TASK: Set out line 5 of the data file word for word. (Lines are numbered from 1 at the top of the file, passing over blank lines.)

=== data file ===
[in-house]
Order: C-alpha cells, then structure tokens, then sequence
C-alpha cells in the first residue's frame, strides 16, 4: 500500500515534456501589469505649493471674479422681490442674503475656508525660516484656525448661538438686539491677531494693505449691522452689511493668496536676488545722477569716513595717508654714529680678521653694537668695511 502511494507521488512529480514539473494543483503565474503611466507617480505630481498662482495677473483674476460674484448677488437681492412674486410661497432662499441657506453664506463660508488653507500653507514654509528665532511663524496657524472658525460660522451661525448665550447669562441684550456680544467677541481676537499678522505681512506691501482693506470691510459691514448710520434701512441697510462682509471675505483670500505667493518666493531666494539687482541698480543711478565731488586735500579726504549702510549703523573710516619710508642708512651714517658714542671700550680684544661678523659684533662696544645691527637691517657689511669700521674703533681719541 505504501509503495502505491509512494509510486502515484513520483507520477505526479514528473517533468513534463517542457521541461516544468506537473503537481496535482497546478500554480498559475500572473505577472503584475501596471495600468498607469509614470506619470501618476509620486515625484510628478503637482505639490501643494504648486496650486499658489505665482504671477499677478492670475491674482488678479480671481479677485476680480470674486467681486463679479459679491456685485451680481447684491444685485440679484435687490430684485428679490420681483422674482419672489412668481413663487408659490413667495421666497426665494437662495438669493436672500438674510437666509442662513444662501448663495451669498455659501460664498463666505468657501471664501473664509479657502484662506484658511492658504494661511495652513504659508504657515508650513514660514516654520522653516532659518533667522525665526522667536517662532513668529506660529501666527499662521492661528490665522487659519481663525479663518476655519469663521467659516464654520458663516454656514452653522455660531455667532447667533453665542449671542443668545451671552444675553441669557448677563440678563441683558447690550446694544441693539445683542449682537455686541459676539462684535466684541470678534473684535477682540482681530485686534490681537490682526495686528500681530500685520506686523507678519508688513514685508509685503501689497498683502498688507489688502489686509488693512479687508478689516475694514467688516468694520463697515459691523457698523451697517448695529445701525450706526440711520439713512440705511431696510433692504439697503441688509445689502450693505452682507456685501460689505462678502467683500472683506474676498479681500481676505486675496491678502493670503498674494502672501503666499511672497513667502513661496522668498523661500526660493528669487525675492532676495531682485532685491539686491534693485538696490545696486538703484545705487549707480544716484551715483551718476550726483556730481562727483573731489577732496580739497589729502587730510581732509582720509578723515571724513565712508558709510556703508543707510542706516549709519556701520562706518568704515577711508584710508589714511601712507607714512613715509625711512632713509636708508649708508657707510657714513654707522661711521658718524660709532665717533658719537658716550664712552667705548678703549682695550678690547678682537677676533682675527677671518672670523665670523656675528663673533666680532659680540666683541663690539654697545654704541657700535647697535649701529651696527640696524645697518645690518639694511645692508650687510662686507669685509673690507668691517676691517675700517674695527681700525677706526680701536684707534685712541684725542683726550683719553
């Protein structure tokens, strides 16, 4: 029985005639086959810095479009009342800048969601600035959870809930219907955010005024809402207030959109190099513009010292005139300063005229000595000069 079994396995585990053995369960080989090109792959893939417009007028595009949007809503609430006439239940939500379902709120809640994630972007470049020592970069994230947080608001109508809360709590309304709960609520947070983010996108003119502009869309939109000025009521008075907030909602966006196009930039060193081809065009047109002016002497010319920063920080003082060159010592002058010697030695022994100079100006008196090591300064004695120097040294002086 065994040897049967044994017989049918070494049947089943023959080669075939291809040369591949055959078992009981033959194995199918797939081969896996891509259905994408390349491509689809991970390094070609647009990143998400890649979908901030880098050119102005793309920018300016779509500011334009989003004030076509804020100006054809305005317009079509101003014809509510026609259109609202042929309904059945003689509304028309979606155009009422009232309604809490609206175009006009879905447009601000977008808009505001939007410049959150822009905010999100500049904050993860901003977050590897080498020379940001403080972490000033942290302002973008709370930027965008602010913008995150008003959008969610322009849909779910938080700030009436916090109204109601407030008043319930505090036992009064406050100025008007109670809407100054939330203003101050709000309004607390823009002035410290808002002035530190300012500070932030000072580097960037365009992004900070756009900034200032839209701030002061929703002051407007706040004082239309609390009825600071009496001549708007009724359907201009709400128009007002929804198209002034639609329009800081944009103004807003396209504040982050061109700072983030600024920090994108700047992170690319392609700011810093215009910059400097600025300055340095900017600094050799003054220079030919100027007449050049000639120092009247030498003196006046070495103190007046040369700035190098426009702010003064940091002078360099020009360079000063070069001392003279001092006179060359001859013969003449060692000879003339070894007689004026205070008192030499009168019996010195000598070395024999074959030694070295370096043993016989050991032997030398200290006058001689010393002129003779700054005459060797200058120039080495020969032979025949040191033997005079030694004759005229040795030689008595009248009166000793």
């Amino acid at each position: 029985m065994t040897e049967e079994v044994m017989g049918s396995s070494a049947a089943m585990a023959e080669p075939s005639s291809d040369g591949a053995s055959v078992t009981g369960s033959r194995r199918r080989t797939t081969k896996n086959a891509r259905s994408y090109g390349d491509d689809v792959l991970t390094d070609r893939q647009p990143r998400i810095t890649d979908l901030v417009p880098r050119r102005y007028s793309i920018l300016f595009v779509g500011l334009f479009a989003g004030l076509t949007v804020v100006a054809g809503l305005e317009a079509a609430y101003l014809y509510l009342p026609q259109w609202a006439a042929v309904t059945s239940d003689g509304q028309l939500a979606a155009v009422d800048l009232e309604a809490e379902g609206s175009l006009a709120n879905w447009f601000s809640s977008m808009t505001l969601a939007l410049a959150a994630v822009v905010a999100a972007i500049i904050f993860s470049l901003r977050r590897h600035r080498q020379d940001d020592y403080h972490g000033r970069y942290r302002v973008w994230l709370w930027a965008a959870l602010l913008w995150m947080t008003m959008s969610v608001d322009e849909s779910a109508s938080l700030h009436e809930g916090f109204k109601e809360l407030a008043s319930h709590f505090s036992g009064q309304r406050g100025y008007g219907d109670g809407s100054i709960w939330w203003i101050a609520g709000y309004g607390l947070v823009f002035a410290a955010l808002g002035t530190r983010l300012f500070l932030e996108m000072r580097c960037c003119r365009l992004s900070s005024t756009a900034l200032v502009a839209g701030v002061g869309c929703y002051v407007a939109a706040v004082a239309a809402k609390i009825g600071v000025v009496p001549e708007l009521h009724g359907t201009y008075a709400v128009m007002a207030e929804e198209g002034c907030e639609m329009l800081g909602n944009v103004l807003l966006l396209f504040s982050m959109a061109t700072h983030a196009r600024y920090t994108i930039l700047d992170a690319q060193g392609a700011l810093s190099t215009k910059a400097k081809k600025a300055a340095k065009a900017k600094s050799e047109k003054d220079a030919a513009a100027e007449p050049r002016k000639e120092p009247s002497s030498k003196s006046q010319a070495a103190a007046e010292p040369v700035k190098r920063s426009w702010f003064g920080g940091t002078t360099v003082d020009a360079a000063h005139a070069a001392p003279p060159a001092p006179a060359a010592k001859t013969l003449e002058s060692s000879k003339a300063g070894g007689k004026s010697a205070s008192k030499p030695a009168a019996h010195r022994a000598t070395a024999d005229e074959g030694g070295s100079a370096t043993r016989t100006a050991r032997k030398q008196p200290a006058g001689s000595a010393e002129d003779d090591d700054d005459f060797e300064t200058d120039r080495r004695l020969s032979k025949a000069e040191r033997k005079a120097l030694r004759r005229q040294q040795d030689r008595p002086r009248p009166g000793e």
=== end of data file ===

């Amino acid at each position: 029985m065994t040897e049967e079994v044994m017989g049918s396995s070494a049947a089943m585990a023959e080669p075939s005639s291809d040369g591949a053995s055959v078992t009981g369960s033959r194995r199918r080989t797939t081969k896996n086959a891509r259905s994408y090109g390349d491509d689809v792959l991970t390094d070609r893939q647009p990143r998400i810095t890649d979908l901030v417009p880098r050119r102005y007028s793309i920018l300016f595009v779509g500011l334009f479009a989003g004030l076509t949007v804020v100006a054809g809503l305005e317009a079509a609430y101003l014809y509510l009342p026609q259109w609202a006439a042929v309904t059945s239940d003689g509304q028309l939500a979606a155009v009422d800048l009232e309604a809490e379902g609206s175009l006009a709120n879905w447009f601000s809640s977008m808009t505001l969601a939007l410049a959150a994630v822009v905010a999100a972007i500049i904050f993860s470049l901003r977050r590897h600035r080498q020379d940001d020592y403080h972490g000033r970069y942290r302002v973008w994230l709370w930027a965008a959870l602010l913008w995150m947080t008003m959008s969610v608001d322009e849909s779910a109508s938080l700030h009436e809930g916090f109204k109601e809360l407030a008043s319930h709590f505090s036992g009064q309304r406050g100025y008007g219907d109670g809407s100054i709960w939330w203003i101050a609520g709000y309004g607390l947070v823009f002035a410290a955010l808002g002035t530190r983010l300012f500070l932030e996108m000072r580097c960037c003119r365009l992004s900070s005024t756009a900034l200032v502009a839209g701030v002061g869309c929703y002051v407007a939109a706040v004082a239309a809402k609390i009825g600071v000025v009496p001549e708007l009521h009724g359907t201009y008075a709400v128009m007002a207030e929804e198209g002034c907030e639609m329009l800081g909602n944009v103004l807003l966006l396209f504040s982050m959109a061109t700072h983030a196009r600024y920090t994108i930039l700047d992170a690319q060193g392609a700011l810093s190099t215009k910059a400097k081809k600025a300055a340095k065009a900017k600094s050799e047109k003054d220079a030919a513009a100027e007449p050049r002016k000639e120092p009247s002497s030498k003196s006046q010319a070495a103190a007046e010292p040369v700035k190098r920063s426009w702010f003064g920080g940091t002078t360099v003082d020009a360079a000063h005139a070069a001392p003279p060159a001092p006179a060359a010592k001859t013969l003449e002058s060692s000879k003339a300063g070894g007689k004026s010697a205070s008192k030499p030695a009168a019996h010195r022994a000598t070395a024999d005229e074959g030694g070295s100079a370096t043993r016989t100006a050991r032997k030398q008196p200290a006058g001689s000595a010393e002129d003779d090591d700054d005459f060797e300064t200058d120039r080495r004695l020969s032979k025949a000069e040191r033997k005079a120097l030694r004759r005229q040294q040795d030689r008595p002086r009248p009166g000793e």